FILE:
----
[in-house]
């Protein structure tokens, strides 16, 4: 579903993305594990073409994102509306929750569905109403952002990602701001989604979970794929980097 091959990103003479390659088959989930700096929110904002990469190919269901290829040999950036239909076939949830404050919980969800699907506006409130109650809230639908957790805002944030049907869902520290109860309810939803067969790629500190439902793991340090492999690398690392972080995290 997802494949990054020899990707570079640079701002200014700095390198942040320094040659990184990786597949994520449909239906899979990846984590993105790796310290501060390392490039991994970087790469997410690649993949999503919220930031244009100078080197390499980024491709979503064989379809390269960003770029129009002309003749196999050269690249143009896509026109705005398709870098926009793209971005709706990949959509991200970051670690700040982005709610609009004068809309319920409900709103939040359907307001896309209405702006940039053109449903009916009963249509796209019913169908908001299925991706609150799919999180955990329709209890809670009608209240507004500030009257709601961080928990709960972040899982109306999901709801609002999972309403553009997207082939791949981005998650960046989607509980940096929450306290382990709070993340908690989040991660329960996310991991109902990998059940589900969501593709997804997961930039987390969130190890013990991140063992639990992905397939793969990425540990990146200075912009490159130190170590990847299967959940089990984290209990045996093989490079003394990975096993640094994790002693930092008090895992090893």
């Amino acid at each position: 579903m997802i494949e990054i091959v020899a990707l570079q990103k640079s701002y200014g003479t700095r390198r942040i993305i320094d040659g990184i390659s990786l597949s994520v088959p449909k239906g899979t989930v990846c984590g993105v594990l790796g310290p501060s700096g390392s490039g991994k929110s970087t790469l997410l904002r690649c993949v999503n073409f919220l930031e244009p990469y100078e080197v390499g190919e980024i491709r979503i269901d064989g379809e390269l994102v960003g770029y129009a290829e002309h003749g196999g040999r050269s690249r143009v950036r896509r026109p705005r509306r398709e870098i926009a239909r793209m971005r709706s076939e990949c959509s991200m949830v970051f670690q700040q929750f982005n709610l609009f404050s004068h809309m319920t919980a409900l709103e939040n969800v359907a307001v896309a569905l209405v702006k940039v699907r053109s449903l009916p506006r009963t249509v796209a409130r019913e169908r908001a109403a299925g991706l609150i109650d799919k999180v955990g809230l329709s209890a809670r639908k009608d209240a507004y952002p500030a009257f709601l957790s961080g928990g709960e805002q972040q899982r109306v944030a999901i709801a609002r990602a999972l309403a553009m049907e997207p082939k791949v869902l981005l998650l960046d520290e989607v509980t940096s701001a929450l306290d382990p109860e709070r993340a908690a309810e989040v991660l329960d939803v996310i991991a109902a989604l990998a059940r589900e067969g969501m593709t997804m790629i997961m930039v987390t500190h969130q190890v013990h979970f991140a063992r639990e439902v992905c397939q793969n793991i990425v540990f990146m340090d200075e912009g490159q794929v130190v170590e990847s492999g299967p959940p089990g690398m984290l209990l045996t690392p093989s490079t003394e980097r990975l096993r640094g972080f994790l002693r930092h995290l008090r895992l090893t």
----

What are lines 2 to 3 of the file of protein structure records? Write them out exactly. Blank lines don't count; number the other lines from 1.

């Protein structure tokens, strides 16, 4: 579903993305594990073409994102509306929750569905109403952002990602701001989604979970794929980097 091959990103003479390659088959989930700096929110904002990469190919269901290829040999950036239909076939949830404050919980969800699907506006409130109650809230639908957790805002944030049907869902520290109860309810939803067969790629500190439902793991340090492999690398690392972080995290 997802494949990054020899990707570079640079701002200014700095390198942040320094040659990184990786597949994520449909239906899979990846984590993105790796310290501060390392490039991994970087790469997410690649993949999503919220930031244009100078080197390499980024491709979503064989379809390269960003770029129009002309003749196999050269690249143009896509026109705005398709870098926009793209971005709706990949959509991200970051670690700040982005709610609009004068809309319920409900709103939040359907307001896309209405702006940039053109449903009916009963249509796209019913169908908001299925991706609150799919999180955990329709209890809670009608209240507004500030009257709601961080928990709960972040899982109306999901709801609002999972309403553009997207082939791949981005998650960046989607509980940096929450306290382990709070993340908690989040991660329960996310991991109902990998059940589900969501593709997804997961930039987390969130190890013990991140063992639990992905397939793969990425540990990146200075912009490159130190170590990847299967959940089990984290209990045996093989490079003394990975096993640094994790002693930092008090895992090893």
């Amino acid at each position: 579903m997802i494949e990054i091959v020899a990707l570079q990103k640079s701002y200014g003479t700095r390198r942040i993305i320094d040659g990184i390659s990786l597949s994520v088959p449909k239906g899979t989930v990846c984590g993105v594990l790796g310290p501060s700096g390392s490039g991994k929110s970087t790469l997410l904002r690649c993949v999503n073409f919220l930031e244009p990469y100078e080197v390499g190919e980024i491709r979503i269901d064989g379809e390269l994102v960003g770029y129009a290829e002309h003749g196999g040999r050269s690249r143009v950036r896509r026109p705005r509306r398709e870098i926009a239909r793209m971005r709706s076939e990949c959509s991200m949830v970051f670690q700040q929750f982005n709610l609009f404050s004068h809309m319920t919980a409900l709103e939040n969800v359907a307001v896309a569905l209405v702006k940039v699907r053109s449903l009916p506006r009963t249509v796209a409130r019913e169908r908001a109403a299925g991706l609150i109650d799919k999180v955990g809230l329709s209890a809670r639908k009608d209240a507004y952002p500030a009257f709601l957790s961080g928990g709960e805002q972040q899982r109306v944030a999901i709801a609002r990602a999972l309403a553009m049907e997207p082939k791949v869902l981005l998650l960046d520290e989607v509980t940096s701001a929450l306290d382990p109860e709070r993340a908690a309810e989040v991660l329960d939803v996310i991991a109902a989604l990998a059940r589900e067969g969501m593709t997804m790629i997961m930039v987390t500190h969130q190890v013990h979970f991140a063992r639990e439902v992905c397939q793969n793991i990425v540990f990146m340090d200075e912009g490159q794929v130190v170590e990847s492999g299967p959940p089990g690398m984290l209990l045996t690392p093989s490079t003394e980097r990975l096993r640094g972080f994790l002693r930092h995290l008090r895992l090893t």